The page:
Andeonia Patients Restors the Ability to Experience PleasureWithin Minutes in Depressed Patients Within Minutes with Ketamine
There are many faces to depression: sadness, hopelessness, trouble sleeping, lack of motivation, an inability to experience pleasure.
That last one has a medical name—anhedonia—and people experiencing it often no longer enjoy activities that used to bring happiness. Anhedonia is not found just in depression; it can be an important part of other disorders, including schizophrenia, obsessive-compulsive disorder and addiction.
In a study published this month in Translational Psychiatry, researchers have found that a drug called ketamine can help quickly reverse anhedonia in patients with treatment-resistant bipolar depression (also known as manic-depression or bipolar disorder).
Ketamine has previously been shown to help rapidly reverse other aspects of depression in a number of studies; doctors use the drug to treat patients at several hospitals around the country, although it remains illegal to possess without a prescription and hasn’t yet been approved by the Food and Drug Administration for psychiatric purposes. On the party drug circuit it’s sometimes called “Special K” and is abused for its anaesthetic and hallucinogenic effects.
The researchers found that a single injection of ketamine led to a significant improvement in normal pleasure-seeking behavior in as little as 40 minutes, and this dramatic improvement lasted as long as two weeks for some of the 36 participants.
You've seen the TV commercials, the person in black and white and sad while they watch their friends and family in color happy as can be? Then the sad individual gets help, sees the world in color and has a dog run into frame to play with them, or they are suddenly on the couch petting their beloved cat. Well, there's a reason for that, pets can help individuals with depression/illnesses/anxiety.
"Pets offer an unconditional love that can be very helpful to people with depression," says Ian Cook, MD, a psychiatrist and director of the Depression Research and Clinic Program at UCLA.
Depression affects millions of individuals in the USA alone. A lot of people reading this suffer from some form or know someone who does. A pet might not be right for everyone, so don't just show up with a pet one day for someone you know with depression.
Study finds it might be safer alternative to standard antipsychotics
TUESDAY, Feb. 18, 2014 (HealthDay News) -- The antidepressant Celexa shows promise in easing the agitation people with Alzheimer's disease often suffer, and may offer a safer alternative to antipsychotic drugs, a new study finds.
"Agitation is one of the worst symptoms for patients and their families: it puts the Alzheimer's patient at risk for other system overloads (cardiac, infection), wears them out physically, and exhausts caregivers and families," noted one expert, Dr. Alan Manevitz, a clinical psychiatrist at Lenox Hill Hospital in New York City.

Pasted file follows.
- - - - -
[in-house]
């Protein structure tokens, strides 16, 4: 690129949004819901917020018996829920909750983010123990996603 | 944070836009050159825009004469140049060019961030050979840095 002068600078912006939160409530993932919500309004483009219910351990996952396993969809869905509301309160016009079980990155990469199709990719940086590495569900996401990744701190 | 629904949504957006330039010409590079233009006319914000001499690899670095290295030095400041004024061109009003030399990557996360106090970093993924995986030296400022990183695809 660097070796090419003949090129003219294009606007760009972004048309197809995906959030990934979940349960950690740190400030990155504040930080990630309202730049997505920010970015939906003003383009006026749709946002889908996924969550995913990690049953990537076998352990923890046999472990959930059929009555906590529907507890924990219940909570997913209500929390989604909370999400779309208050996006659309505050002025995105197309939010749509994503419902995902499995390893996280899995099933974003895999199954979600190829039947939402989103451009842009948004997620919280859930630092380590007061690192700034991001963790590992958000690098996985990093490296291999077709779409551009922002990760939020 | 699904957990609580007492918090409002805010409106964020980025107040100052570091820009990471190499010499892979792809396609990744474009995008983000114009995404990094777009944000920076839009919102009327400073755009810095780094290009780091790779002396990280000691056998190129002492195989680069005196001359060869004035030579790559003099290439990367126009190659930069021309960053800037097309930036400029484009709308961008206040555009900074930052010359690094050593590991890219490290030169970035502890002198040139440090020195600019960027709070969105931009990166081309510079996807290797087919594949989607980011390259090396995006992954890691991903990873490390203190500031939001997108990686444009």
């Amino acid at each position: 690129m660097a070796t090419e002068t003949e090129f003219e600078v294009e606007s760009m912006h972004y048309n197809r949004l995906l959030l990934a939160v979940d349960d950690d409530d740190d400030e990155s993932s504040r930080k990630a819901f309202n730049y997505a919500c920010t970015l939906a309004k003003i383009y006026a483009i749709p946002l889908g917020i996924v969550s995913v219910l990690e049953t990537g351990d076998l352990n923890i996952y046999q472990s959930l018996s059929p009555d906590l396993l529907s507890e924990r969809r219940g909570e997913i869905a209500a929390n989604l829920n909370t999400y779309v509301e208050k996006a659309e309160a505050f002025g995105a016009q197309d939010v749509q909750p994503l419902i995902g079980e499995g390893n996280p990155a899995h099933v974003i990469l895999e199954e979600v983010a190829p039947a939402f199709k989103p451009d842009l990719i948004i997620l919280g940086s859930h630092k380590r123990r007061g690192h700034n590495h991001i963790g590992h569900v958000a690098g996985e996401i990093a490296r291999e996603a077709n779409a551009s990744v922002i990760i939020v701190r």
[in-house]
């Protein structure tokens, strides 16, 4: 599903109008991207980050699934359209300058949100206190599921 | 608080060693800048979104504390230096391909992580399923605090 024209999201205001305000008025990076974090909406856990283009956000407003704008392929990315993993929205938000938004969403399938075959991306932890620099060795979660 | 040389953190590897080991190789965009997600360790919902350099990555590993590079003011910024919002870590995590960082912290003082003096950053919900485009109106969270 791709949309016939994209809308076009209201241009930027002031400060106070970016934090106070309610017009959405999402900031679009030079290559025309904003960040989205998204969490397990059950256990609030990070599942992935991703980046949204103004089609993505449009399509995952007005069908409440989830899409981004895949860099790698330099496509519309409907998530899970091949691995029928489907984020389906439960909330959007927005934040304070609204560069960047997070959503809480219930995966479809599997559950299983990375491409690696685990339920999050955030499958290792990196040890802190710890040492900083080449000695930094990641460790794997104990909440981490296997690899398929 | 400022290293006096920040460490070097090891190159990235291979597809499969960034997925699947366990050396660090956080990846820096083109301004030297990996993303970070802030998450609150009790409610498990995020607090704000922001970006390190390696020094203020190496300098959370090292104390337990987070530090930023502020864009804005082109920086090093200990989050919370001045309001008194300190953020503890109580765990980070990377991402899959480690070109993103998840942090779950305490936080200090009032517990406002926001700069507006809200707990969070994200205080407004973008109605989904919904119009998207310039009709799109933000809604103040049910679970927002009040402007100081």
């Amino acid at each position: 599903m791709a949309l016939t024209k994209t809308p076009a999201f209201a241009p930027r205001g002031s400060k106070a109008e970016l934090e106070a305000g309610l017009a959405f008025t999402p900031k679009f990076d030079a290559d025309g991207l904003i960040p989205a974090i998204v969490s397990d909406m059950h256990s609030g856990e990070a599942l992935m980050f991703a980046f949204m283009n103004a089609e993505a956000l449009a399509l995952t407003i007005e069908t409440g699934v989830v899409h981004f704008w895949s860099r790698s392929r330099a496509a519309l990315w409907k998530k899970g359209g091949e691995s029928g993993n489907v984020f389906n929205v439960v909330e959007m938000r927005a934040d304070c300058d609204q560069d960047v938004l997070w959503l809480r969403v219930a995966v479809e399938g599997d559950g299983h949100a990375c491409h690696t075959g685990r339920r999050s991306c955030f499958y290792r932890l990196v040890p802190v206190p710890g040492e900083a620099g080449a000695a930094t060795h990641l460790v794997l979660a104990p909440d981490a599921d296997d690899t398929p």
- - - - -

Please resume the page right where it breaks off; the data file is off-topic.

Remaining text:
He said that while antipsychotic drugs are typically used to help ease the agitation, they are also associated with a higher risk of death for Alzheimer's patients, so safer alternatives would be welcome.
The new study was led by Dr. Constantine Lyketsos, director of the Johns Hopkins Memory and Alzheimer's Treatment Center in Baltimore. It included 186 Alzheimer's patients with agitation symptoms such as emotional distress, aggression, irritability, and excessive movem
The diagnosis of bipolar disorder in her 20s came as a relief to Hope Richardson. There was finally a name for what she felt and something that could be done, she said. Because mental illness is a lifelong condition, staying well takes effort, and she's mindful of that every day.
Once afraid of others not liking her and unable to stand up for herself, Richardson said she often walked around with her head down and hair covering her face. She went through bouts of depression and struggled with anger, manic episodes and suicidal thoughts.
Early on, she was hesitant to talk about her condition.
"I didn't want people to know. I was kind of embarrassed and ashamed," said Richardson, 44, of Des Moines.
Through therapy and support, she has learned to "live with," rather than "suffer," mental illness and says the only way to end stigma is to educate others.
She's part of a group of trained speakers who open up about their disorders through In Our Own Voice, a public awareness program sponsored by the National Alliance for Mental Illness Greater Des Moines. The local chapter began offering the program last fall.
Sharing their stories serves as a type of ongoing therapy for the speakers and a chance to paint a realistic picture of mental illness, which affects one in four adults — about 61.5 million Americans every year. One in 17, or 13.6 million Americans, live with a serious mental condition such as schizophrenia, major depression or bipolar disorder.
By MARC E. AGRONIN, M.D.